Page 1 – Proposition de corrigé d’un sujet d’expression du BAC STG 2007, par les élèves brillants de TSTG2 !!

Page 2 – Broadways grammar

Page 3 – Corrigé Dillon

Page 4 – Money : dissertation topics

Page 5 - Ruth Rendell, The Fever Tree and other stories

Page 1

Proposition de corrigé d’un sujet d’expression du BAC STG 2007, par les élèves brillants de TSTG2 !!

 

1)

« I want more freedom! » the daughter, Mary, said.

«What do you mean?  » her mother asked.

« I’m fed up with always seeing you beside me, I just want to go to school alone or with my friends », Mary replied.

« But I do it to protect you; I don’t want you to be abducted », her mother answered..

« How did you go to school when you were a child?  », Mary inquired.

« Things are different today/ Times have changed, now there are many risks and it can be dangerous to stay alone or go to school alone. » she whispered.

 

 

2)

“Mum, I have a question for you” her daughter, Mary, said.

“Yes, what is it? her mother asked.

“Can I go to school alone tomorrow?” asked Mary.

“I disagree with your proposition, because I think that you are too young to go to school alone.” Mary’s mother replied.

“But my friends want to bring me to school” she argued.

“The streets are dangerous today/ nowadays/in our days and I don’t want parents to see me as a bad mother.”

“You can put the blame on me, but I think I’m old enough and responsible  to go to school alone” Mary added.

“It’s the last time we’ll talk about this. I forbid you to go alone as I think it’s too risky” said her mother sternly.

“I approve of your decision because you are my mother and I love you”

 

3)

“Mum, I’m fed up going to school with you!” said the writer’s ten-year-old daughter, Mary.

“It’s out of the question for you to go without me. You’re too young to go alone!” she replied angrily.

“But don’t you remember that you told me that you took the Tube home from school across London from the age of five, so I can do that too!” she said.

“You don’t know what you’re saying! Times have changed. Today there are laws which oblige parents to supervise their children” she said seriously.

 

4)

“I’m fed up! I want to come home alone  with my friend after school”, Mary said.

“No, you can’t, because you are too young and it’s too dangerous”, the writer said

“Trust me, I’m responsible and I won’t speak to people in the street” said Mary.

“Yes, I know; but the street is very dangerous”, said the writer.

“But it’s not fair, Mum. My friend goes home alone and her parents trust her” Mary added.

“The answer is no for the moment; we’ll see when you are older” said the writer.

 

Page 2

CHAPTER 12 à 14 Les modaux

EX. 1.   Aux de modalité +BV

1.       You should treat

2.       Young teachers must look

3.       you shouldn’t mention it.

4.       Young teachers mustn’t sound

5.       You needn’t be

6.       who wouldn’t speak

7.       He would stare

8.       We can talk

9.       He couldn’t say

10.    You may leave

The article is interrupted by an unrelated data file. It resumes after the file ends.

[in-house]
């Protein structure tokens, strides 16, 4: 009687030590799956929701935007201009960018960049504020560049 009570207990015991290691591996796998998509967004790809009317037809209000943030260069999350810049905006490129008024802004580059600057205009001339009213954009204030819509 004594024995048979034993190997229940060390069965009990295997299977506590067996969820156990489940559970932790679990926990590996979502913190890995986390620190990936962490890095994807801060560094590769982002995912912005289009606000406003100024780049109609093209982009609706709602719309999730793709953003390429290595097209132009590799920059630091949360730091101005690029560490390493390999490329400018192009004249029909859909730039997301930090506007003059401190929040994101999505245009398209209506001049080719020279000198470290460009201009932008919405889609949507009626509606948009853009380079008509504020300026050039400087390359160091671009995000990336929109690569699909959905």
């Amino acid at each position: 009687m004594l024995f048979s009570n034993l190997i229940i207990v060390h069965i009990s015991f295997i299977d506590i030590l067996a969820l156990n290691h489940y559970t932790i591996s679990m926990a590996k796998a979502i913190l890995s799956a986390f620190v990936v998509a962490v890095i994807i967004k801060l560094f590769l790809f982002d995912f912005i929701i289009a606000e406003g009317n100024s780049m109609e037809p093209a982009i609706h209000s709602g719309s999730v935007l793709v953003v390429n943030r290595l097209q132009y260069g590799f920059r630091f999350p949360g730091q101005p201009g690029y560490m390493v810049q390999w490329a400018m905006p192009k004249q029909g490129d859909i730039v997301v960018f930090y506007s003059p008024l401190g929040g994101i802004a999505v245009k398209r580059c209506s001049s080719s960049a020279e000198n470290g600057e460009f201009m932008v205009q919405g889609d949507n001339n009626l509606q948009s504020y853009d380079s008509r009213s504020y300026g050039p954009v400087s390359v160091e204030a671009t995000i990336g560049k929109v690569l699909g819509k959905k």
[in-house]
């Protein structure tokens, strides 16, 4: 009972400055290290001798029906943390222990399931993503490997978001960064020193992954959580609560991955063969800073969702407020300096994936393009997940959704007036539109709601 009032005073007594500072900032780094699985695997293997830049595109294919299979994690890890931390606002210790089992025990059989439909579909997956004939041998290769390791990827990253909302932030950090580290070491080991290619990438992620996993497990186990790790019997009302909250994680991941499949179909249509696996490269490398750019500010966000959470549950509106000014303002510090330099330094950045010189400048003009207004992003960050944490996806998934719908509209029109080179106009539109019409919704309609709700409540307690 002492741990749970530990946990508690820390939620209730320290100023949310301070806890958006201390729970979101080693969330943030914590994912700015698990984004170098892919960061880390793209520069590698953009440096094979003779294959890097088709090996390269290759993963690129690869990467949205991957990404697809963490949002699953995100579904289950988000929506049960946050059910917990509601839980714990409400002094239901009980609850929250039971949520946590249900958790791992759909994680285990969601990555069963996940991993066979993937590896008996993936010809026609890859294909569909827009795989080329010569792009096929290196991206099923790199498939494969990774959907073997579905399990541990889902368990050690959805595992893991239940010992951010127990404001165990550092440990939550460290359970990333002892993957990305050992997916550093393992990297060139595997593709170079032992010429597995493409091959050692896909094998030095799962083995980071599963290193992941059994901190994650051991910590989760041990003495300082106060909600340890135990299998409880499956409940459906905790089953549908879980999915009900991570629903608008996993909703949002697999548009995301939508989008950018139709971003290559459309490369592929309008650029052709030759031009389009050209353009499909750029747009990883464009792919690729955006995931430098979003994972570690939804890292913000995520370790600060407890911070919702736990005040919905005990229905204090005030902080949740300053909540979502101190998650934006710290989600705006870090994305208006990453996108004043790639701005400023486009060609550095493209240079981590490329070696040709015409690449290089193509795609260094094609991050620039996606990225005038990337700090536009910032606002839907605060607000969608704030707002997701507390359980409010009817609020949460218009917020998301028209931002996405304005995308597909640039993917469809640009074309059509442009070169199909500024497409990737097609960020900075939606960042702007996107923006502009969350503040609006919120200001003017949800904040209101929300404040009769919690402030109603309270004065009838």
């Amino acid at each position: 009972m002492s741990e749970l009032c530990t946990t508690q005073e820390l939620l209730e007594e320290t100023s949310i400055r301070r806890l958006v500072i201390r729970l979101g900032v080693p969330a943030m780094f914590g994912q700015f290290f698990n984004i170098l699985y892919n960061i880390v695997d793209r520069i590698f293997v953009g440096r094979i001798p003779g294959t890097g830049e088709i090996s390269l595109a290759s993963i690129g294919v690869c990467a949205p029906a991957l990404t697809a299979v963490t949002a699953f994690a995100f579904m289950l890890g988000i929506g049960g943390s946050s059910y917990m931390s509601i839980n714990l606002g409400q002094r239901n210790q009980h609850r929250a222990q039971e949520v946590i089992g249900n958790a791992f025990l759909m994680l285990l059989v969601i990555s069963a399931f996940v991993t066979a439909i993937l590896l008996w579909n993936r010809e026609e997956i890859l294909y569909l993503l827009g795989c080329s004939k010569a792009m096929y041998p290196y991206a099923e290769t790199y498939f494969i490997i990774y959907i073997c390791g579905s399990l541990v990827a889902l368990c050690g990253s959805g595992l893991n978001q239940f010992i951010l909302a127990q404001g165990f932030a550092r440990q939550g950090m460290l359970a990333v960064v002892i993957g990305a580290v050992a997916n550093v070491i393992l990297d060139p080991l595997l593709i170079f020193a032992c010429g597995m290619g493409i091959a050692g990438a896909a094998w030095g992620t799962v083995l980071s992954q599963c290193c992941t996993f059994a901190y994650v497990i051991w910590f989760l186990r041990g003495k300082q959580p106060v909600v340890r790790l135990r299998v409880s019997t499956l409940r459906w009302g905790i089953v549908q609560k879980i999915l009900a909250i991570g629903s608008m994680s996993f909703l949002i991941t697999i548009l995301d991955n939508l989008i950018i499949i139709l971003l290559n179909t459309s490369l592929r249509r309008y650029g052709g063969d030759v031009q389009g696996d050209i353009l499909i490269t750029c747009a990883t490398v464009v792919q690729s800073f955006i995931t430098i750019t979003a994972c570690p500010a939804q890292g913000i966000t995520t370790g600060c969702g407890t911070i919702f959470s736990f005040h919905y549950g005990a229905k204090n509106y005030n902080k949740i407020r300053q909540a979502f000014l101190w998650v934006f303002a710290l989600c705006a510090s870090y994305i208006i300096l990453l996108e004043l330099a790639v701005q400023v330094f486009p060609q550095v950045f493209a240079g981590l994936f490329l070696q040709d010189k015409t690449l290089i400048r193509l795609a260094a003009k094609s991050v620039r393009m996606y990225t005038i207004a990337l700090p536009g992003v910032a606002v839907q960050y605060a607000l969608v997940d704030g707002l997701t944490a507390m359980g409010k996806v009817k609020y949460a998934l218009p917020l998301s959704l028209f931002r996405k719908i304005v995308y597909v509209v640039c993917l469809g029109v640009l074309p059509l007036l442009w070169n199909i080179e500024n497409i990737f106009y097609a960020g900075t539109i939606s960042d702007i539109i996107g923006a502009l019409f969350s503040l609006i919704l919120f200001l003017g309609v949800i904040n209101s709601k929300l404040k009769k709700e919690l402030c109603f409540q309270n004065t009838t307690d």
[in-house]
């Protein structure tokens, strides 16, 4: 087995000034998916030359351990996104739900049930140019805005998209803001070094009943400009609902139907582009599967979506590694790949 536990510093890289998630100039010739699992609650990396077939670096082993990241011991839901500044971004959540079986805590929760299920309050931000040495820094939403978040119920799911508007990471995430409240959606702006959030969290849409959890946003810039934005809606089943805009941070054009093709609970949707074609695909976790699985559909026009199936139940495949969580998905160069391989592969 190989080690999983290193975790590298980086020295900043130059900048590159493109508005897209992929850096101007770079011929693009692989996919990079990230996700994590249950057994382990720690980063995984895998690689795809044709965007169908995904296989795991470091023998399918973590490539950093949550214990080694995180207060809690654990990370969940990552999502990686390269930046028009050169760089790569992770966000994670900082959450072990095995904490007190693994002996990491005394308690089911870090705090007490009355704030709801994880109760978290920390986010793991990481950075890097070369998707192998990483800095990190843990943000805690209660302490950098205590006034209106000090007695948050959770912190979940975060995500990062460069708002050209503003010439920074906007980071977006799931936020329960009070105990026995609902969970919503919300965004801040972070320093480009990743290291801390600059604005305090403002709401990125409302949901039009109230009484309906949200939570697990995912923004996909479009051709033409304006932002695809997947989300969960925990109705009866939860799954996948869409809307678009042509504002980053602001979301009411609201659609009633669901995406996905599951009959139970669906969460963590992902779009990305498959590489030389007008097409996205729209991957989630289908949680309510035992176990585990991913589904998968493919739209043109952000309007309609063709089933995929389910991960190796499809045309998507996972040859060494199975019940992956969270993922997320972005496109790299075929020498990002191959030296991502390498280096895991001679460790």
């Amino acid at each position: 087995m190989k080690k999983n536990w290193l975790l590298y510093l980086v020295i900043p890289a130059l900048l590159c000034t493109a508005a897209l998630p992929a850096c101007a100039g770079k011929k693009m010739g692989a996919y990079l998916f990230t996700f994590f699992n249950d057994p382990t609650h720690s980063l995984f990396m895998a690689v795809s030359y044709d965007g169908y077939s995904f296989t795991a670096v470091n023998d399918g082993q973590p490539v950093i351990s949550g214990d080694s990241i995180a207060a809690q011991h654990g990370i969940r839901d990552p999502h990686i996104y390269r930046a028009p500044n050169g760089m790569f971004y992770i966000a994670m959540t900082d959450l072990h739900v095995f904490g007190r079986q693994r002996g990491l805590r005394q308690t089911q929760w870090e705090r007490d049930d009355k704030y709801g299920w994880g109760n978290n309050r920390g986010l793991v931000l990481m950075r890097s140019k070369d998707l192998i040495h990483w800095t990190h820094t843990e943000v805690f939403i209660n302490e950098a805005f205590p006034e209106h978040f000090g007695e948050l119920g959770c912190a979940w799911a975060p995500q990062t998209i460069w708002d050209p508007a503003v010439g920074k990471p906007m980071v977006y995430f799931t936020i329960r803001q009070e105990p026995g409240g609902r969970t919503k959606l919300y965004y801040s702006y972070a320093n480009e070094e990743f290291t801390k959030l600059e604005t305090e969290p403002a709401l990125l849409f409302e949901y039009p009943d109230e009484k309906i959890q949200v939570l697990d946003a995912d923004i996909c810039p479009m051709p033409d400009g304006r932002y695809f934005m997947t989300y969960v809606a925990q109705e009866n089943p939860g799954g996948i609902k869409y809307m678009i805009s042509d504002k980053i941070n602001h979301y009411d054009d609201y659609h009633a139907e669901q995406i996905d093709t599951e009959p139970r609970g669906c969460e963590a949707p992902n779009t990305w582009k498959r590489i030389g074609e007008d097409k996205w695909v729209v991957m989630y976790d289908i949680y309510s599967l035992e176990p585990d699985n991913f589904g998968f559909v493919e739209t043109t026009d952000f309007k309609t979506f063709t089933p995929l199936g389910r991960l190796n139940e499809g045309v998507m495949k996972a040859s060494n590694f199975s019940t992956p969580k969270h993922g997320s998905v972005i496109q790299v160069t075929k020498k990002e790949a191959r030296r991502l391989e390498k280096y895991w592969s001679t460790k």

EX. 2

1.       Visitors aren’t allowd to enter/ are barred from entering.

2.       Only a few privileged visitors are allowed to enter

3.       They refuse to let us in.

4.       They have to leave now.

5.       They are unable to find a solution to the conflict.

 

EX. 3.

1.         A series of strikes will take place..

2.       We have to be careful…

3.       They don’t have to wait…

4.       They are unable to stop us

5.       Visitors are forbidden to enter

 

EX. 4.

1.       She may have…

2.       She may not know that..

3.       He must be trying to figure .

4.       She must have noticed…. She can’t have forgotten…

 

 

EX. 5.

1.       he might have invented… but I couldn’t  think why.

2.       He should be here by now.

3.       He might be thinking of that too.

 

EX. 6.   (would +BV ; had + PP)

1         would

2        had

3        had

4        would (+ BV have !!)

5        would

6        would    would   

 

EX. 7.

   1 a)  might stay

      b)  might have changed

      c)  I still might tell him

  2  a)  might like

      b) who she might be having an affair with ?

  3) a) we should go

      b) we should have helped her..

4 a)  I should have rung to

   b) I couldn’t help laughing

 

 

 

EX. 8.

1.       We have to go now. You didn’t have to come.

2.       I’ll have to remember. I should have gone with them.

3.       They mustn’t be far away.

4.       I couldn’t hear what they were saying.

5.       She can’t have forgotten who you are.

 

EX. 9.

1.       You should have told me before.

2.        She can’t have said that.

3.       Julian can’t be working.

4.       She must be too tired to go out.

5.       You should be sleeping.

6.       She may have forgotten our appointment. 

 

Page 3

 

    

Number your answers and answer your questions in the right order

1)    Who and what are the characters mentioned?

Michael Dillon (= guv)  - a witness;  she = his girlfriend/wife;

A little red-haired man = meter reader = gas man a terrorist

Two young men = terrorists = killers

Professeur Robertson ; owner of the house, Dillon’s friend?

Chief inspector = policeman

The driver

The police

 

2)     Which character, if any, has a pet = ( domestic animal)

 

None of them does/ No character has a pet.  as though”= as IF